I was able to visit the 2010 Scottsdale All Arabian Horse Show for two days toward the end of the show's two-week run.
I spent the first day getting acquainted with some of the Arabian trainers who'll have articles in future issues of Horse & Rider, and getting set up to photograph them the second day. I also got a general feel for the lay of the land, checked out lots of barns, horses and shopping opps, and soaked up some of that famous Arizona sunshine.
My mom accompanied me on Day 1. She is spending the winter in Arizona, and after hauling four kids to horse shows with my dad for years, she was eager to go to the Arabian show and just enjoy herself. That's her in the vest with the saddle motifs on it.
It was also the first time she had gotten an opportunity to see exactly what it is that I do for a living when out and about at an event. (She's seen me chained to my desk at home for days on end when visiting us in Idaho, but that's not quite the same as the public side of my gig.)
If you're flying in for the show, as I did, the experience starts right at the airport. Show ads appear throughout the facility, including at the baggage pickup where I waited for my luggage. You also see show ads on buses, billboards, and on TV. The public presence helps make the show a popular activity for locals; something like 200,000 people come through the gates just to watch the show and take in all its atmosphere.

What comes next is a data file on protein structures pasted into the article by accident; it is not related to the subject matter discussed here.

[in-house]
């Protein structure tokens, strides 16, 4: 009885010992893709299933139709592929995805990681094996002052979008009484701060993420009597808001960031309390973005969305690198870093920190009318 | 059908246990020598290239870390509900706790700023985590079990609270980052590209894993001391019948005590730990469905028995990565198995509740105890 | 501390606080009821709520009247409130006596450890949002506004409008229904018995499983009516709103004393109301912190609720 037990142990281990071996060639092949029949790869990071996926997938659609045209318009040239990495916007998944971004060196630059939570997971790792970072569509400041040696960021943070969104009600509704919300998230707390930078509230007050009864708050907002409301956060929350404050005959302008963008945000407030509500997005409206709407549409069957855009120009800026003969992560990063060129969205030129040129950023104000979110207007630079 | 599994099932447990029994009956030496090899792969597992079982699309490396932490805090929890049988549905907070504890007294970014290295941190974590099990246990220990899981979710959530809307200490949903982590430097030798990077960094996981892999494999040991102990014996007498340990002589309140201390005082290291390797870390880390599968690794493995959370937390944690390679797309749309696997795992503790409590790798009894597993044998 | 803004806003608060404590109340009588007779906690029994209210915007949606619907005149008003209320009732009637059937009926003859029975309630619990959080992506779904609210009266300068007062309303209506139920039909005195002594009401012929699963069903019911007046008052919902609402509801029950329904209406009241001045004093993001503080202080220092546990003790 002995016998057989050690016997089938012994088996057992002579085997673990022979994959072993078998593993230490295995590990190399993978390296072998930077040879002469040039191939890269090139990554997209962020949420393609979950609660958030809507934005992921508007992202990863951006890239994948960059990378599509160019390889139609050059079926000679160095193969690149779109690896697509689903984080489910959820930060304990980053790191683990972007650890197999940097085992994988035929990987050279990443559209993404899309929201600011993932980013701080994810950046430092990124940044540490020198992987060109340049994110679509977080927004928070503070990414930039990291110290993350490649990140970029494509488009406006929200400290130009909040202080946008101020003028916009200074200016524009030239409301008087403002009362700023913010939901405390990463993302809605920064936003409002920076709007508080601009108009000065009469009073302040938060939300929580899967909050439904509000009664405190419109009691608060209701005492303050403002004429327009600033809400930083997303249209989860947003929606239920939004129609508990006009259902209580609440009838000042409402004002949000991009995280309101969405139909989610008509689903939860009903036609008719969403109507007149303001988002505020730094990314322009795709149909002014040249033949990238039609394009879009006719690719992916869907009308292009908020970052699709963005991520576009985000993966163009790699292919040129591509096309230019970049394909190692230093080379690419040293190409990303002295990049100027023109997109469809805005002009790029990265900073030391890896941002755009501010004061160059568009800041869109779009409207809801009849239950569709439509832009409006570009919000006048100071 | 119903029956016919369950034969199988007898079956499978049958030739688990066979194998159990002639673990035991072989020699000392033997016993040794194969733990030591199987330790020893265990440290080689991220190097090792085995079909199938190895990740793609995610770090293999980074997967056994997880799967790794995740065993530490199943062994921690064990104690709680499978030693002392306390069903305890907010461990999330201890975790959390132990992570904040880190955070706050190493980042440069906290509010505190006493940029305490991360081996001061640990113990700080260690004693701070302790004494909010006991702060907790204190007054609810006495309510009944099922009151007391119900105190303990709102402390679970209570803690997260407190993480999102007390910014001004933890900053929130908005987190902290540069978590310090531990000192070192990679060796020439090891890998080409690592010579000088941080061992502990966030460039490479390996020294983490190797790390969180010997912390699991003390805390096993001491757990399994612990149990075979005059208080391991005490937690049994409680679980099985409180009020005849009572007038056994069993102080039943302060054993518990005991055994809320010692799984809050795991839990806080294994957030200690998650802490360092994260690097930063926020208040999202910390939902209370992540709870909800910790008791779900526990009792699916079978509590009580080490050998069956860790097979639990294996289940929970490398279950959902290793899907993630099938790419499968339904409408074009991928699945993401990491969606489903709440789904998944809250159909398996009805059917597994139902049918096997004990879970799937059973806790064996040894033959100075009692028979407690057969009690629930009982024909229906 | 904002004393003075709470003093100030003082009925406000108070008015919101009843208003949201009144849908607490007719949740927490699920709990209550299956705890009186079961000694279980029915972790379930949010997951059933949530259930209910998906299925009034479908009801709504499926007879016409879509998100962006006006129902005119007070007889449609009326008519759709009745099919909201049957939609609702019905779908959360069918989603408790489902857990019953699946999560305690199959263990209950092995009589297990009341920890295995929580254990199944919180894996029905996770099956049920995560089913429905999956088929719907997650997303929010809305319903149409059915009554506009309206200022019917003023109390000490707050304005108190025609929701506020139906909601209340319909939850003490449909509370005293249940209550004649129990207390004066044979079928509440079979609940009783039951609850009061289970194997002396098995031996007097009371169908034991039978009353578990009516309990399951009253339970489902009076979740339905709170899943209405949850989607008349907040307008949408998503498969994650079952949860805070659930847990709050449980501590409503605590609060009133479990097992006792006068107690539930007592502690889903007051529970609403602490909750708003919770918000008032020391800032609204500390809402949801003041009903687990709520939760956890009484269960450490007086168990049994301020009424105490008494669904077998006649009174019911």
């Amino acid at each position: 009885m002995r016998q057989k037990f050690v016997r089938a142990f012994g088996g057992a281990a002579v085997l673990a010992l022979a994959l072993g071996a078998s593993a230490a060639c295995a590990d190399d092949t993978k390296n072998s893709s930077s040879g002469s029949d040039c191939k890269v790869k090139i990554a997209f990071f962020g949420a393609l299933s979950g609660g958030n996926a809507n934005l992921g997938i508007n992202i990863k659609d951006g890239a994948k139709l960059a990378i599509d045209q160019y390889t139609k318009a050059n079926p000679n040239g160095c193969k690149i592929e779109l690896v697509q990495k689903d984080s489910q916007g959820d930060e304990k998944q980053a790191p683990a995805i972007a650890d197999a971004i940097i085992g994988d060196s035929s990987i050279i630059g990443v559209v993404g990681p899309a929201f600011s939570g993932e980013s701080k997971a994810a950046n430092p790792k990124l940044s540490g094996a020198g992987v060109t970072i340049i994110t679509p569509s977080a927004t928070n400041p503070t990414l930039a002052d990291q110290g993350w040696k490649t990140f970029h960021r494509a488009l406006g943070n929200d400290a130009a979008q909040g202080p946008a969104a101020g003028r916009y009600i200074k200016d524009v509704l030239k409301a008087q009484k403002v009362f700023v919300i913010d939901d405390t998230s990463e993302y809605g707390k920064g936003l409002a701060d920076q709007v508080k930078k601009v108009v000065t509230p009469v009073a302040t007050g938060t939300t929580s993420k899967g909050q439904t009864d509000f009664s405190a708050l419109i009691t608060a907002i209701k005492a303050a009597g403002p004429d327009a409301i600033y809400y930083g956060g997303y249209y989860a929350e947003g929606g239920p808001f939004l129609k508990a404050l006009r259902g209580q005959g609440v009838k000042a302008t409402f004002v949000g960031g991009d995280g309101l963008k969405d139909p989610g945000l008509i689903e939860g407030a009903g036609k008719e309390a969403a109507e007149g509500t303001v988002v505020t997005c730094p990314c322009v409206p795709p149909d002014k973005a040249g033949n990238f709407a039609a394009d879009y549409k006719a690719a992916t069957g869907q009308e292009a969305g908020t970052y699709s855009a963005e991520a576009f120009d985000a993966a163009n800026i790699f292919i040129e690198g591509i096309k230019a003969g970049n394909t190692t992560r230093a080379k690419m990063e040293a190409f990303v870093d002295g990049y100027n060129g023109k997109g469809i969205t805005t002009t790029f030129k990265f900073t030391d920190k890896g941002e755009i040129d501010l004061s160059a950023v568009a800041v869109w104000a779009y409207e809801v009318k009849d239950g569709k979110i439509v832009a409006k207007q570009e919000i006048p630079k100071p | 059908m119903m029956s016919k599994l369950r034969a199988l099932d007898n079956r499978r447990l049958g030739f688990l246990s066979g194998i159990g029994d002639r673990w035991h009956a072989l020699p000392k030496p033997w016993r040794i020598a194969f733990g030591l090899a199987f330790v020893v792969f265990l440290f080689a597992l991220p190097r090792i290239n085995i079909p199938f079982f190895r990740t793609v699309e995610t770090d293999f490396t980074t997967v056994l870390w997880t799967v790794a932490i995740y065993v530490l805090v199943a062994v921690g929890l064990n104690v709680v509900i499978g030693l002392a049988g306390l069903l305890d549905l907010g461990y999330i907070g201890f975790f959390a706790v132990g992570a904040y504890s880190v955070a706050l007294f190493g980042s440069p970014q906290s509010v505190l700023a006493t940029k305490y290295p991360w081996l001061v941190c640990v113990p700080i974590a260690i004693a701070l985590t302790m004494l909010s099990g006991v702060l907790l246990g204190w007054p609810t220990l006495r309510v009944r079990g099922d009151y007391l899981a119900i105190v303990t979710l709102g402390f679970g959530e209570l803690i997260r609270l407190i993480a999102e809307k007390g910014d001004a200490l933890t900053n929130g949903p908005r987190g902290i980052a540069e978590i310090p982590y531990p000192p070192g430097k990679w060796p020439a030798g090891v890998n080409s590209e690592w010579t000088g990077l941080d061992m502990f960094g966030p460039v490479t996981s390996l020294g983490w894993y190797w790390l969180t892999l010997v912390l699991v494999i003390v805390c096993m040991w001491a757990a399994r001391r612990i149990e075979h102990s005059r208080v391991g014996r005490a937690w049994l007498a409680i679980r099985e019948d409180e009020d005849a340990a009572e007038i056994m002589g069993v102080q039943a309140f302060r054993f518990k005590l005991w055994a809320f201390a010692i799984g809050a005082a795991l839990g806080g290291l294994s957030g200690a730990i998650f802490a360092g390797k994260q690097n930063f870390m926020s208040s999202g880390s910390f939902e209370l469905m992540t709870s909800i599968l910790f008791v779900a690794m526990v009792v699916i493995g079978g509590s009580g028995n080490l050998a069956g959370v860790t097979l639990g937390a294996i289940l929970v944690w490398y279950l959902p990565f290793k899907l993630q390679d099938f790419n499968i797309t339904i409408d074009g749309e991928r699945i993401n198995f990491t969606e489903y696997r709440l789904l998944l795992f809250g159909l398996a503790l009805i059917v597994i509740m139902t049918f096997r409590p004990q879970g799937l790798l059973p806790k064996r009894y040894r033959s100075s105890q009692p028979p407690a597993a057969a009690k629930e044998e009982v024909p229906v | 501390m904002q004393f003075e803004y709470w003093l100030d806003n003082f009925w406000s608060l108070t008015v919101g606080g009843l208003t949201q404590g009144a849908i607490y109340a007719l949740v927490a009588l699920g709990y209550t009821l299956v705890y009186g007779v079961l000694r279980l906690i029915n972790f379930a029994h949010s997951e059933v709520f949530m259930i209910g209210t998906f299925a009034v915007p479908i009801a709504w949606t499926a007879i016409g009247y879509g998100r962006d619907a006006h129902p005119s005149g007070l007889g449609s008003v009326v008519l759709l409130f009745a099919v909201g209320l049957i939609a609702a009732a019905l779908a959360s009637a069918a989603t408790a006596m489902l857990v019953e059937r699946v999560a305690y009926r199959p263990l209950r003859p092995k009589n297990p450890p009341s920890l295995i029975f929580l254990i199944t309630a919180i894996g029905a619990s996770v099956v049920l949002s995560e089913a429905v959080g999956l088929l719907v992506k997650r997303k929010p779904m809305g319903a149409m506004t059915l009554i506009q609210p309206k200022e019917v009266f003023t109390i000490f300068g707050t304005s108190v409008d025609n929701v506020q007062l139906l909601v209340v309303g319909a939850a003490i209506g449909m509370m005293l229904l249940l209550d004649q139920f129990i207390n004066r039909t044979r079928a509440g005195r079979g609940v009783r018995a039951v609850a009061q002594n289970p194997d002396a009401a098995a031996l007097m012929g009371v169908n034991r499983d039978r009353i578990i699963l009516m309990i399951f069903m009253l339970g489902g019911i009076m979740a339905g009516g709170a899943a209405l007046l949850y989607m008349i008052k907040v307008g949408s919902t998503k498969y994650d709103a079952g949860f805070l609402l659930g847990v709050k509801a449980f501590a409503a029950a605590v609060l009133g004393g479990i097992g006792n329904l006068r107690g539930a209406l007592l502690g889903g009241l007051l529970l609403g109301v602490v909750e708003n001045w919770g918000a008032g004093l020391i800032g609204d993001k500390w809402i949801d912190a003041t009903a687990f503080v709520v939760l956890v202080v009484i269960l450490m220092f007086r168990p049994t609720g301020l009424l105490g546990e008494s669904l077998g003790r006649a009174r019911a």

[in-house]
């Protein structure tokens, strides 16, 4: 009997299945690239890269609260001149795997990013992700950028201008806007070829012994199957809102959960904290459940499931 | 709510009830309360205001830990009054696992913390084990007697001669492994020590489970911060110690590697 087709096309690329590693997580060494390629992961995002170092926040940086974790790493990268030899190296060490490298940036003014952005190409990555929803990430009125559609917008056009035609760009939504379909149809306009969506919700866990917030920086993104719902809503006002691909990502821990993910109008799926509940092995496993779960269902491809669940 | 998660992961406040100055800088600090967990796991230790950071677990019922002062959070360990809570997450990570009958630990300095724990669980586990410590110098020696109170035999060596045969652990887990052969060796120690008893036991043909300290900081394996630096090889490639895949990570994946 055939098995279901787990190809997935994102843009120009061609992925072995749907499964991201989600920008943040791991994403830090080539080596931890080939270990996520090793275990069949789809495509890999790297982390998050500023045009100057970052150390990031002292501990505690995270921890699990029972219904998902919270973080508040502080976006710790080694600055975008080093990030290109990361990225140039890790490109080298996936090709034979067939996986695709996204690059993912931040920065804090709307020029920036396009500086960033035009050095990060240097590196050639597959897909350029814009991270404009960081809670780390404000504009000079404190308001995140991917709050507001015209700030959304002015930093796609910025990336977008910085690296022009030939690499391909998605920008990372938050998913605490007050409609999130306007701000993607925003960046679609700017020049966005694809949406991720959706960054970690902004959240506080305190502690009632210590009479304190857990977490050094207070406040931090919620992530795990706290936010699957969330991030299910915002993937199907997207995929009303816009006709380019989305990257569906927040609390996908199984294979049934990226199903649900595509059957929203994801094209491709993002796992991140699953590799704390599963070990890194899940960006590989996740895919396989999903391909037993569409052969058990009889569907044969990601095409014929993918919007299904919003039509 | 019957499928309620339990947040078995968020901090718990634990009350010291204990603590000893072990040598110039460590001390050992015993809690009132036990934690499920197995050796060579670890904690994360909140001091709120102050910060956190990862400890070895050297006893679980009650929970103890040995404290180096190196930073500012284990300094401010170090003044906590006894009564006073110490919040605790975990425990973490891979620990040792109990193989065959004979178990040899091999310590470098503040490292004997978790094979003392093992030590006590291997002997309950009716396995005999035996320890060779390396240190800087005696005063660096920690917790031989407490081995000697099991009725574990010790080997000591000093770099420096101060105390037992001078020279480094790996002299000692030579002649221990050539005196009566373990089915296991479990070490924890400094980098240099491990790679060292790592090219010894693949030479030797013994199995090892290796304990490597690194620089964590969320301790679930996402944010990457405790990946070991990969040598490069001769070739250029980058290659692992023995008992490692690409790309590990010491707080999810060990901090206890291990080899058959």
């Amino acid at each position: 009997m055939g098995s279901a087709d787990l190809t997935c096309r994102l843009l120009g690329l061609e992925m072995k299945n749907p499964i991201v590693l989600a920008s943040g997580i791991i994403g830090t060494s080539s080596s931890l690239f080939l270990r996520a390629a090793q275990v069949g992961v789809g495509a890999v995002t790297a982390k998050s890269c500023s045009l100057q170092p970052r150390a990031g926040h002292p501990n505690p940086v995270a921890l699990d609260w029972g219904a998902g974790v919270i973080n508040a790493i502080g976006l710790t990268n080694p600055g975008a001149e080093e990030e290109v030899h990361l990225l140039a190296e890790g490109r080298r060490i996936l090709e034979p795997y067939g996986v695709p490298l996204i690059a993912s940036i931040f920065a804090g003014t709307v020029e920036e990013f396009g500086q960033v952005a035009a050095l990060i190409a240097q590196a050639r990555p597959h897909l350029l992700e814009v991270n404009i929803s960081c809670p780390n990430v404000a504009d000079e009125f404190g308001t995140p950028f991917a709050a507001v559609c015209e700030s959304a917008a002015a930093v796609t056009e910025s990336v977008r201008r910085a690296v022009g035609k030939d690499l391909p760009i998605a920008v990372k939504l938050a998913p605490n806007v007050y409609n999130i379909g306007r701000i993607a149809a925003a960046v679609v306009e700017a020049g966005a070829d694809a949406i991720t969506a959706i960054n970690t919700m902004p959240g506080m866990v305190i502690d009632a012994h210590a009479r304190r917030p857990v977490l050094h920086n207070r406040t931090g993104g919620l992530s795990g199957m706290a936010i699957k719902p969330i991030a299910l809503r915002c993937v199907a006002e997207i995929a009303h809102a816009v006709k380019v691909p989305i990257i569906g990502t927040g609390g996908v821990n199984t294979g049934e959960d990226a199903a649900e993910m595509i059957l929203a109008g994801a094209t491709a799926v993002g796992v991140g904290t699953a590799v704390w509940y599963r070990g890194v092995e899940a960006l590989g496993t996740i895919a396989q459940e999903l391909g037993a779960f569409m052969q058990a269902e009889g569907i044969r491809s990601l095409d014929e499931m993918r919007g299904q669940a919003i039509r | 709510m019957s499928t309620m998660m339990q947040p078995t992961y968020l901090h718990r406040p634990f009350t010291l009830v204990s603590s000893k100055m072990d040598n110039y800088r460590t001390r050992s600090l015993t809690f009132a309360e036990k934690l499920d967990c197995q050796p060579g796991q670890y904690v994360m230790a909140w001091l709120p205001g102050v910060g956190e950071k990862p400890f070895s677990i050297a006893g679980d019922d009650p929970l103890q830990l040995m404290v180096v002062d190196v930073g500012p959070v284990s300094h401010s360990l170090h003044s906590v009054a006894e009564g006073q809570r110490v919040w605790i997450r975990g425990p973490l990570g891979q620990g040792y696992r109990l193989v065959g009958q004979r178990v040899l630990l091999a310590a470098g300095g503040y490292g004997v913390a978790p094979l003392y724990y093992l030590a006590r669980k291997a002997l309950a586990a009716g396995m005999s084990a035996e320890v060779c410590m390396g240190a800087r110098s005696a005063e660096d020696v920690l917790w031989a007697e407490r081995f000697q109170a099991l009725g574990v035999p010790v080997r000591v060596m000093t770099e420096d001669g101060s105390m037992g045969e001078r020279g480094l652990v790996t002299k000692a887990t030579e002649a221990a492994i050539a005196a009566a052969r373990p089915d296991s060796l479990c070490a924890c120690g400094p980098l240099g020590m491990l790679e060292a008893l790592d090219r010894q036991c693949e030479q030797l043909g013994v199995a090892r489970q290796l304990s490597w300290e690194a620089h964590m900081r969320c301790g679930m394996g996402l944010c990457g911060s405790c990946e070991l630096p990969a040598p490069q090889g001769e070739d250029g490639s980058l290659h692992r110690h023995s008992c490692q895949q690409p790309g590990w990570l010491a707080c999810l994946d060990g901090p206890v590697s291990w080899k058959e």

There is plenty of atmosphere to take in. The horses themselves are all just breathtaking, and some of the barn setups really have to be seen to be believed. There's more temporary landscaping here than there is PERMANENT landscaping at my barn at home, that's for sure!
One of the many things I appreciate about this show is the lavish RIBBONS (and other prizes). The Arizona Arabian Association puts the show on, and spares no expense when it comes to this element. It's a big deal just to finish in the top ten, and anyone who does so is presented with a gorgeous rosette and streamers. The champion and reserve champion in each class receive additional keepsake ribbons.
Not only that, but every winner from the top ten on up gets to make a pass in front of the crowd ("victory lane") and have a photo taken. There is no "hustle 'em out of here and get the next class moved in" mentality that deprives competitors of their bit of earned glory. Each champion and reserve champion is photographed in the arena, receiving their honors to the applause of the crowd.
The extra effort put forth to put MEANING into winning has to be one reason why people get excited about participating in this great show.
Labels: ribbons, Scottsdale Arabian Show